All things considered I can, for the first time in a long time, say "Mission Accomplished"... and I actually feel like I'm in a position to make some real resolutions.  Resolutions that can have a substantial impact on my life and how it ultimately plays out.

So, that being said... here goes in no particular order:

  • I will lose weight this year.  I know that I won't hit my goal weight, but I want to at least feel and look better.
  • I will create more.  Art, writing, etc...  I have a creative soul and I have been stifling it something awful.  I would LOVE to buy myself a good camera again.  That is something I truly miss.
  • I will be kinder and more understanding to those around me... especially to my kids.  Unfortunately, all too often they end up on the receiving end of my frustration and I end up doing more yelling than I do listening.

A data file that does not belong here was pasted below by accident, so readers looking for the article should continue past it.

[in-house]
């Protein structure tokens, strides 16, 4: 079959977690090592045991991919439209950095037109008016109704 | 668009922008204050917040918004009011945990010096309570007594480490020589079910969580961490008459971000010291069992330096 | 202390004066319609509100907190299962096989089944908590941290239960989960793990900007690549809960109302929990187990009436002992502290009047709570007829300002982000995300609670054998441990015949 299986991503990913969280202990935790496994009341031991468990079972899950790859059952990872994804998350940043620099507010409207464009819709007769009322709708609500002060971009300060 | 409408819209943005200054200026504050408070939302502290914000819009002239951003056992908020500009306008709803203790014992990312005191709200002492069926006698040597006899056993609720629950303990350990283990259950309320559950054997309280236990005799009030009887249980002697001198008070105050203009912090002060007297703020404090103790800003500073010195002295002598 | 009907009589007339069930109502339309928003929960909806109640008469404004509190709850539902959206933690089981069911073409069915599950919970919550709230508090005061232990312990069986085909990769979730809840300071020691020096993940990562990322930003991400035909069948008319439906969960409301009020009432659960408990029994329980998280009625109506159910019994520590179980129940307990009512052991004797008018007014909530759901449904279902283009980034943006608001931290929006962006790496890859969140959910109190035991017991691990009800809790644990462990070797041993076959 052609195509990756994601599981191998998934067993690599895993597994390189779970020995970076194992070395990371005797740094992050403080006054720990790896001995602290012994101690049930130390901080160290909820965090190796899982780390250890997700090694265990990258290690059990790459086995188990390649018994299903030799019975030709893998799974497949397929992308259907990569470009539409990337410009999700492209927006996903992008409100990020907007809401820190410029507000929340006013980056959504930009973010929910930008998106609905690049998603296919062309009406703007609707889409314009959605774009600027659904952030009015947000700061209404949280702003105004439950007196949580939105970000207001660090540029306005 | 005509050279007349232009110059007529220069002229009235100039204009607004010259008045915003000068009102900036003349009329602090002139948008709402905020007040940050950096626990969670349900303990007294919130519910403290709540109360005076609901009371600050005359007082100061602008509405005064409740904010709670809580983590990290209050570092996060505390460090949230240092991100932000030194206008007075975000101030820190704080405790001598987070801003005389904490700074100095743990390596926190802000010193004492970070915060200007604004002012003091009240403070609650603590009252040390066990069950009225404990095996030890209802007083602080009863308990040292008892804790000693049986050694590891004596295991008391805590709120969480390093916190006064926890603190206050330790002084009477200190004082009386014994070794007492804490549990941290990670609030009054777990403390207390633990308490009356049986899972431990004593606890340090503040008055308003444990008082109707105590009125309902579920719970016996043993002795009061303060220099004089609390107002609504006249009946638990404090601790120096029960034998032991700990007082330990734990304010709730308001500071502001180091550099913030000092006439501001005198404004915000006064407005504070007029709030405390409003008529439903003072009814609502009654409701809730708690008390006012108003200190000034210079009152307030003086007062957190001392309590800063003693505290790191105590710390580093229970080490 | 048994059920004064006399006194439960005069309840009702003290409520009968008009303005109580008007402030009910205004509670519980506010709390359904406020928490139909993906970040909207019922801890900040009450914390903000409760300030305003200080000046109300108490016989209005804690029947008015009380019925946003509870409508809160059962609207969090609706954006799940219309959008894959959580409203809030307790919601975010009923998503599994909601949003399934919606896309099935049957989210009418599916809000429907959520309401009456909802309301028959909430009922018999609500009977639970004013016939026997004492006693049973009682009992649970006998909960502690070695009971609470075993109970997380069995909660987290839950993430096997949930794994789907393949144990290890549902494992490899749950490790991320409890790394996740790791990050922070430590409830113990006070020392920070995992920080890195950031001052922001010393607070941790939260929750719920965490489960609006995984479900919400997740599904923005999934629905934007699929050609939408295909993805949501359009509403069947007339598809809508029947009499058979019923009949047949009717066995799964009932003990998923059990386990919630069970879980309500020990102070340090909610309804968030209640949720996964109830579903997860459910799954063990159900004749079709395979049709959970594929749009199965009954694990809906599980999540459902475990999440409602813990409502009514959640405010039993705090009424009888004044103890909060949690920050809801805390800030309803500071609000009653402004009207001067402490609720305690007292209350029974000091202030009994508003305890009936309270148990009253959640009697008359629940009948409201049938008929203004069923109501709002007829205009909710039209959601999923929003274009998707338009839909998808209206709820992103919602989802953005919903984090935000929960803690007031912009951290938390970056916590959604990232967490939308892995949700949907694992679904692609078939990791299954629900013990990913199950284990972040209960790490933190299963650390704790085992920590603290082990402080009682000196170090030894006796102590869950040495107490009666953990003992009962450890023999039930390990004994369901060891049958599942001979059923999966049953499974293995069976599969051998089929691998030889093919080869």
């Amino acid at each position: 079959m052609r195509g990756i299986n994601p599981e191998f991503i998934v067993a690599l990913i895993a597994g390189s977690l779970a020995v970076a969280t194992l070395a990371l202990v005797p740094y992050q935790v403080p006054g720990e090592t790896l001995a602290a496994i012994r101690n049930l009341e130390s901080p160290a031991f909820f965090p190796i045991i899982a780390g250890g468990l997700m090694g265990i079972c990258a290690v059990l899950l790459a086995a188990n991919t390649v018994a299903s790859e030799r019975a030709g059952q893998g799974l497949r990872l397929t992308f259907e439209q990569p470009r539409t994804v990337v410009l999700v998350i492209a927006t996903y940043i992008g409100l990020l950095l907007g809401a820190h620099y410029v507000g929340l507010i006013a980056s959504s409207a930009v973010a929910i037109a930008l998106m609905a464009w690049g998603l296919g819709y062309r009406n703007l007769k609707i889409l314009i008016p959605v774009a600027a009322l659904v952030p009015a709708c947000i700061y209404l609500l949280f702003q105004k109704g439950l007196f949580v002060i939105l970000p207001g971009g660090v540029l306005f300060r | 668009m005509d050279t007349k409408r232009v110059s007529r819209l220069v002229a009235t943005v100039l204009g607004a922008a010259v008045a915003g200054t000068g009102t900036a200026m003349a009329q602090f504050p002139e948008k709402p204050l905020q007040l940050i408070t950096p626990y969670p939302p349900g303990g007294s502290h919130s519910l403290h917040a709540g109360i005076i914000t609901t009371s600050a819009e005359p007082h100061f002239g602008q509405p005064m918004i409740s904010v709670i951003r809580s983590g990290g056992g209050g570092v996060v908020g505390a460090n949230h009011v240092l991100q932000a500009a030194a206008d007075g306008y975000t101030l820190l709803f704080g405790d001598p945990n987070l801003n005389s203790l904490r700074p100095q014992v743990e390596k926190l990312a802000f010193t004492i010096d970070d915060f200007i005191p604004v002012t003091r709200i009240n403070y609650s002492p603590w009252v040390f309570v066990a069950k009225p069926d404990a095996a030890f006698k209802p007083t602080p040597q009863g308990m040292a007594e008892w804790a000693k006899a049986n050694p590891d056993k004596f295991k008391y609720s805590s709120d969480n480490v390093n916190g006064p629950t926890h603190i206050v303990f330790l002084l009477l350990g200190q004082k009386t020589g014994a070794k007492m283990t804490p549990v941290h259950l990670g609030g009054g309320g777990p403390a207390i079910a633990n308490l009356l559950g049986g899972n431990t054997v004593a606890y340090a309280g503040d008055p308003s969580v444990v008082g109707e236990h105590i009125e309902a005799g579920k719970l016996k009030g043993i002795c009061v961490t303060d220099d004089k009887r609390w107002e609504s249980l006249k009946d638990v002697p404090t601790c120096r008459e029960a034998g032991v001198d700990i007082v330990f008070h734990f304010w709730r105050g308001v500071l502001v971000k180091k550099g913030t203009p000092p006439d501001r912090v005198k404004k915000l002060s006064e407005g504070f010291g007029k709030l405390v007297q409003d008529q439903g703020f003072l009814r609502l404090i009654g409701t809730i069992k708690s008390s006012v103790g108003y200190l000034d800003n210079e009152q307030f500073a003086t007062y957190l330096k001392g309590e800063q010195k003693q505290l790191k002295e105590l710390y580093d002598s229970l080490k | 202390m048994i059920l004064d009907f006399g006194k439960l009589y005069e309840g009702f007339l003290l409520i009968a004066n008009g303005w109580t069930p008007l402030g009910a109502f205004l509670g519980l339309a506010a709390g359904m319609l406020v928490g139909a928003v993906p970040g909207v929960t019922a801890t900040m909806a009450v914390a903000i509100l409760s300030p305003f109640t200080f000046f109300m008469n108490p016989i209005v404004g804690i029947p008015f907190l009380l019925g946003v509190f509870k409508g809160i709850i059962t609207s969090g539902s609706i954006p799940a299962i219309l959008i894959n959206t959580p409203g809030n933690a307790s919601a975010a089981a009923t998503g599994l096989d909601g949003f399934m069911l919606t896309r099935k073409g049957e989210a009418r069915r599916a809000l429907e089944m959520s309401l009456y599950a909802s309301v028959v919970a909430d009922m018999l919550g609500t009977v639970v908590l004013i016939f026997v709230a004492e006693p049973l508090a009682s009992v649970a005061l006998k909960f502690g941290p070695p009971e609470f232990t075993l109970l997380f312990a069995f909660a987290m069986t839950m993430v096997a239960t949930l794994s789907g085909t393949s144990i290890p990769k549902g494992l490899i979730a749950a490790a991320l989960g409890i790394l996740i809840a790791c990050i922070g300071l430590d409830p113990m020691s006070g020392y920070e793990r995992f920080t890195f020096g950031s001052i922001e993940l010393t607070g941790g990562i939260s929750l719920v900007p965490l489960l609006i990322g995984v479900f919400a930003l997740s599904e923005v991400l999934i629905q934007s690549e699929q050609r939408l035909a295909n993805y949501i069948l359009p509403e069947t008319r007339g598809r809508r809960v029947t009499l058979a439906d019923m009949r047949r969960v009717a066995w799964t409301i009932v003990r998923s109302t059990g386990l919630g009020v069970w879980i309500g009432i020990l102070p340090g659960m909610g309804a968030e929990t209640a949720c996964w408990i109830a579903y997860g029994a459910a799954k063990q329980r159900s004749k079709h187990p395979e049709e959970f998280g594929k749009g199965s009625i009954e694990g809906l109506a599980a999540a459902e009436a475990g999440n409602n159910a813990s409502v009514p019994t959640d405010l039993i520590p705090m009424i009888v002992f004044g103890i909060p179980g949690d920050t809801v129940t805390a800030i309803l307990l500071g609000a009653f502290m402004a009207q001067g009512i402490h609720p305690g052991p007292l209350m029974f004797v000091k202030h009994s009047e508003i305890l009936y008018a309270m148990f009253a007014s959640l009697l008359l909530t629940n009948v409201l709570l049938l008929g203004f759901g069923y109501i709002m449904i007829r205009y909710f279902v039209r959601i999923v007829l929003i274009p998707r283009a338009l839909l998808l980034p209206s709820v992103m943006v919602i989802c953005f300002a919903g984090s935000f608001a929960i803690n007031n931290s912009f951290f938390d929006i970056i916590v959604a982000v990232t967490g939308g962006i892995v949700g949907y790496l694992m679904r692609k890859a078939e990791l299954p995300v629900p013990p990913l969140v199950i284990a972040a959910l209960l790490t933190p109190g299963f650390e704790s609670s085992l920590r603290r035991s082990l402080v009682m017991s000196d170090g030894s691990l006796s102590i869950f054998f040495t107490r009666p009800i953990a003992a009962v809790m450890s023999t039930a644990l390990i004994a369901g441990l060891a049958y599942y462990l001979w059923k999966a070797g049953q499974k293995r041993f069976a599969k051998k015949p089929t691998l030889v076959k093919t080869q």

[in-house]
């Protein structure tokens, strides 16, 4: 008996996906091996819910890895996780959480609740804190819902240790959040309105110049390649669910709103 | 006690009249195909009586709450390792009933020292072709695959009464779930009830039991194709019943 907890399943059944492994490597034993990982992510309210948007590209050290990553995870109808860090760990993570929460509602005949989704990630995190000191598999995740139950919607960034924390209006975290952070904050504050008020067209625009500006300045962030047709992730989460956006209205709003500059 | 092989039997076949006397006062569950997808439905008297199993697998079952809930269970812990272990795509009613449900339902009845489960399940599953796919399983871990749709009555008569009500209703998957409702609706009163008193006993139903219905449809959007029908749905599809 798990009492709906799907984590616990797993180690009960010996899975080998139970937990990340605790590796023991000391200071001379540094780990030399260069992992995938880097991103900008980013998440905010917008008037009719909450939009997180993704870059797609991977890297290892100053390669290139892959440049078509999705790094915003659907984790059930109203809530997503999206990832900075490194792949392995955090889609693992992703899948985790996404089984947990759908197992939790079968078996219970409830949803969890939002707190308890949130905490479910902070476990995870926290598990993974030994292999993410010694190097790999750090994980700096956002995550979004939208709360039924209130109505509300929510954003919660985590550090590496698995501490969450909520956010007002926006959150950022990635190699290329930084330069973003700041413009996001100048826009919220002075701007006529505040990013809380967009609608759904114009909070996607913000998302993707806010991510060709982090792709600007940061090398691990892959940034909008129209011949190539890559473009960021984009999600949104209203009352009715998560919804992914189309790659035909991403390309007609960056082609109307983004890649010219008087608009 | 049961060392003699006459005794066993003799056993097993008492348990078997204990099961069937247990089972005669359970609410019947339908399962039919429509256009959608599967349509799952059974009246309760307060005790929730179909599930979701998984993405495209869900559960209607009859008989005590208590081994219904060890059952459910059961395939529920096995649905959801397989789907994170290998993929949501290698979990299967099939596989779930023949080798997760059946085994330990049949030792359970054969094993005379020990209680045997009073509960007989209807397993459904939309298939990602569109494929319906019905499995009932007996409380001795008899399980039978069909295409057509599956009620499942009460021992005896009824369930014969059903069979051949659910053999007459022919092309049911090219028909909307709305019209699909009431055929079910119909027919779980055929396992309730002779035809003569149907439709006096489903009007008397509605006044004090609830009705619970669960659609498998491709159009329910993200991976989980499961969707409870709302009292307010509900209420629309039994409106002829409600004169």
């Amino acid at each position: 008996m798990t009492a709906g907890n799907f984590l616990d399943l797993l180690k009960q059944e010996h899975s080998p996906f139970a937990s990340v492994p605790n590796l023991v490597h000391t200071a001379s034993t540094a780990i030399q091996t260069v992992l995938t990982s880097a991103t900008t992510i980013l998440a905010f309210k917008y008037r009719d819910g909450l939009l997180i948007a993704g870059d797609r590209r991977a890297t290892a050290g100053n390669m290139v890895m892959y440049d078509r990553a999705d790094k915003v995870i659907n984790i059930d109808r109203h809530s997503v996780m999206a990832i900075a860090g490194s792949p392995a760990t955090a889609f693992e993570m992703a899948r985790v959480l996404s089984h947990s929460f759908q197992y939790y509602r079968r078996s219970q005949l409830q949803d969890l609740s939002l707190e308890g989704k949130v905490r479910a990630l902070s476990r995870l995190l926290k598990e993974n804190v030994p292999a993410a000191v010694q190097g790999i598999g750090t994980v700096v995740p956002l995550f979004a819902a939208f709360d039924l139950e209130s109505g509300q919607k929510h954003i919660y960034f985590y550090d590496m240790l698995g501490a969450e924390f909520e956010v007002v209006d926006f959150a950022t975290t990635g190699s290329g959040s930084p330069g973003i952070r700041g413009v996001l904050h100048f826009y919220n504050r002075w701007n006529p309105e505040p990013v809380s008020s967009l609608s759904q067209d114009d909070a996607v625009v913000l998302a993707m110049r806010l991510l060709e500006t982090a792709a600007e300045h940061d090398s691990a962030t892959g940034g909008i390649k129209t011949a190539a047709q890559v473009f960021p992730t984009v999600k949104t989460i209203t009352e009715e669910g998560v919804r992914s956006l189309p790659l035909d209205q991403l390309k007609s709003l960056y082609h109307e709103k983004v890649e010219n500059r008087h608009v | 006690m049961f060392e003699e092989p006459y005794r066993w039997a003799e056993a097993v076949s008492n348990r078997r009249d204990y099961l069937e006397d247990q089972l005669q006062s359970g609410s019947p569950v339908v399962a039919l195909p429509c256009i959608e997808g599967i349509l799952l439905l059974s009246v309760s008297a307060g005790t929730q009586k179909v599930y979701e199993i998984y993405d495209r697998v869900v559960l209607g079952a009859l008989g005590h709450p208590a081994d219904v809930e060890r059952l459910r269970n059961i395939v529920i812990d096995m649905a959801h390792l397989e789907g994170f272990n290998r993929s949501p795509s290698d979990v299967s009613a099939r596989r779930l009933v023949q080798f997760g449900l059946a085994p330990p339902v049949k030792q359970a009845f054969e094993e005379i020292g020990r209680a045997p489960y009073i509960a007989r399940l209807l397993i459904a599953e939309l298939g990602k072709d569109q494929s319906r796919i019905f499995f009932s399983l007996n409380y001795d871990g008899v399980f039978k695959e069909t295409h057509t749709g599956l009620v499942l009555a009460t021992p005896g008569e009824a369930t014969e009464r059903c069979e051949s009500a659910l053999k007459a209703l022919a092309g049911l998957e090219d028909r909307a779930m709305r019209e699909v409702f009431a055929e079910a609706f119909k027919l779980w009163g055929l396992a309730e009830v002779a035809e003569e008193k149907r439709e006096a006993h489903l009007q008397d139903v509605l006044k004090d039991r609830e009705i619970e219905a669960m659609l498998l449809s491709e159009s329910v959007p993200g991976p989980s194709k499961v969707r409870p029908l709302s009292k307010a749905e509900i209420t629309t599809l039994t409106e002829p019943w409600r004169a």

• I will spend more time with my friends and family.  Sadly, I have had a horrible tendency this past year to lock myself away from everyone and hide.  I'm grateful that it appears that nobody has written me off.
  • I will continue my quest toward true financial responsibility.  I'm doing much better than I was, but I'm not there yet.
  • I will create a bucket list and I will work on crossing at least one thing off of it.
There you have it.  Nothing hard and fast, but all of them important and potentially life altering.